- MY 2¢
Please note This post is mainly intended for my personal use. It is not peer-reviewed work and should not be taken as such.
Authors list several ways in which ML-enabled systems have extra layers of technical debt when compared to regular systems.
Coupling between features
Coupling between features and configurations in models that take feature interaction into consideration.
One way to avoid this is to use simpler models such as linear models where taking one feature out doesn't completely break the model; only makes it slightly less accurate.
Coupling between use contexts
This happens when a model \(M\), trained for some context \(A\) is adapted to work for a slightly different problem \(A'\).
This is done, for example, by multiplying the output of model \(M\) by some number, to give a score that can be used for problem \(A'\).
When this happens, the original model \(M\) cannot be either changed or updated anymore, without breaking other derived models.
Coupling between consumer teams
Undeclared Consumers: this happens when the model maintainer is not aware of other teams using the model's output for business decisions.
This can create problems because updating the model can have nontrivial effects in other parts of the stack.
It can also induce a feedback loop if the model maintainer is unaware that the training data may be affected by the model decisions themselves.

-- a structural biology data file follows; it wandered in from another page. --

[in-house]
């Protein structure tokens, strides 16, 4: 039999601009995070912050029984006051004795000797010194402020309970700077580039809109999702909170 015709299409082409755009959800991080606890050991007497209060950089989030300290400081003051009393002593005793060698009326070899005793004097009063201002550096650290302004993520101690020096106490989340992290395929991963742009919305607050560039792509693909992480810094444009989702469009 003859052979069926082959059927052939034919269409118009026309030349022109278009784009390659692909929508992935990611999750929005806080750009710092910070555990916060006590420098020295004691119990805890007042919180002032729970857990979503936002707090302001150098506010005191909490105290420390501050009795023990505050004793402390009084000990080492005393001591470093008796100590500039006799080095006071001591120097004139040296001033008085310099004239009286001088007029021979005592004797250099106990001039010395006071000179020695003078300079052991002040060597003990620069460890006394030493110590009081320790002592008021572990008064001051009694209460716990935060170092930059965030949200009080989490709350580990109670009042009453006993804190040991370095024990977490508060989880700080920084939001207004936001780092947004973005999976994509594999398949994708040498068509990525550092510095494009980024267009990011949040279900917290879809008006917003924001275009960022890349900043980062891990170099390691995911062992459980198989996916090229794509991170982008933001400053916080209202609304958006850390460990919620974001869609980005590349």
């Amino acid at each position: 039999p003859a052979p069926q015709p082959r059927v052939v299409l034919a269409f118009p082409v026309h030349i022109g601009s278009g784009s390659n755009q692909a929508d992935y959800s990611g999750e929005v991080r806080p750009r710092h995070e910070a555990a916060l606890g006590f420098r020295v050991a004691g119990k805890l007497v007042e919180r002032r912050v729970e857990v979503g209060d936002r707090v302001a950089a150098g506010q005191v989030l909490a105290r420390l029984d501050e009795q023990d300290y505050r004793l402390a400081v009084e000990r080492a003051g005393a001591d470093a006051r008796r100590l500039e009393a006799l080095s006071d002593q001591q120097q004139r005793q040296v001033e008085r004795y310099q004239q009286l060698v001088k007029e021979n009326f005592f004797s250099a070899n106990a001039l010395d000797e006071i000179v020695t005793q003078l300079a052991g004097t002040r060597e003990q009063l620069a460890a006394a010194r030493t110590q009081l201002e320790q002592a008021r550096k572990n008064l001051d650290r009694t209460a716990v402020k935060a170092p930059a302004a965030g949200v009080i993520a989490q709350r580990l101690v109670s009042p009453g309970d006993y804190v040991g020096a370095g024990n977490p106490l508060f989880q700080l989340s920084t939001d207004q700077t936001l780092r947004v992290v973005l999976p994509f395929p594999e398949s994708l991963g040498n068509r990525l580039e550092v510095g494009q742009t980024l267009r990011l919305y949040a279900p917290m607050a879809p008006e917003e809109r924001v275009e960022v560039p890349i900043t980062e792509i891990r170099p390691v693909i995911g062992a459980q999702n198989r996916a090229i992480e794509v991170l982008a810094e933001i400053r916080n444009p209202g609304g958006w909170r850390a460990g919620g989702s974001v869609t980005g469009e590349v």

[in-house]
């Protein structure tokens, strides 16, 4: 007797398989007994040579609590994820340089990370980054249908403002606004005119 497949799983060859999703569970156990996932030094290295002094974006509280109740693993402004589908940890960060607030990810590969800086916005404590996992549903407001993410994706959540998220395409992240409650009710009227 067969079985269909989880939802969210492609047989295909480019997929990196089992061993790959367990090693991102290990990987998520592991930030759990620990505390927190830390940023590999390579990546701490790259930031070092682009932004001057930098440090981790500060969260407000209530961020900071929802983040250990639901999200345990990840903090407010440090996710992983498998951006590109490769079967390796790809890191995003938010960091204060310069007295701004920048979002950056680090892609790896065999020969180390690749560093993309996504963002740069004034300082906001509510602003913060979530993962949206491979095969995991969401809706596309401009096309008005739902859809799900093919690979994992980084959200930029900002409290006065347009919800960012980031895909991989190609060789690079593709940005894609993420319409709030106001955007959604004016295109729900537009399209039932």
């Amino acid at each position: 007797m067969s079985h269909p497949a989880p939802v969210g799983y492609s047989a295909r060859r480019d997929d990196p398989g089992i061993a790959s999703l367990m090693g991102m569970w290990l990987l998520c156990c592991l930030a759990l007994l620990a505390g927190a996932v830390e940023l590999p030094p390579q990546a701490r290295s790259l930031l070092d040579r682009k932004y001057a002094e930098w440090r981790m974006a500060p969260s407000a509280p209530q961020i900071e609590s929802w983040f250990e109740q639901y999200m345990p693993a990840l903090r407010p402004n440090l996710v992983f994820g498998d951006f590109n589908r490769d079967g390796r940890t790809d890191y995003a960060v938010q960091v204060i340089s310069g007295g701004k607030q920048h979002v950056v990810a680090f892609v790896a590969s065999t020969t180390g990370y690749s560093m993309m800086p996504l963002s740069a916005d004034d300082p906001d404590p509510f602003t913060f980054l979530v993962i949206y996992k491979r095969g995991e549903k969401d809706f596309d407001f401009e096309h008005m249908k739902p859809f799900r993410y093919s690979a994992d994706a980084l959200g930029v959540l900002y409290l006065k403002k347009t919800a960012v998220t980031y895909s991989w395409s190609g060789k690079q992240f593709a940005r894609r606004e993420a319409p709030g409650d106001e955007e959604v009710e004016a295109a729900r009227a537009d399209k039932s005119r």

This happens when models use features built from unstable data sources, such as the output of other models, flaky ETL pipelines, etc.
Changes and problems in any code used in building these features may cause models to break or malfunction.
These are some ways to reduce the risk of model problems due to data dependencies:
Using versioned data to limit propagating upstream changes from affecting downstream systems.
Remove features that aren't in use anymore
Remove features that don't add much value to the model predictive power (bad features, correlated features, etc)
Static analysis tools for finding out data lineage graphs and see which features can be removed
Feedback loops happen when a model's output influences the training data for future versions of the model.
Feedback loops may be direct or hidden (when it is not known how or if it's happening)
One way to guard against feedback loops is to act on a random subset of the input items (without taking the model score into account) and recording their labels, so that these can be later used as an unbiased training set.
Messy Pipeline code
The ETL code that takes data from customer-facing systems and builds features out of them can esily become bloated like any other system:
Overly complicated code (joins, filters, exceptions to rules, etc)
Duplicated code (when you change one copy you must also change the others)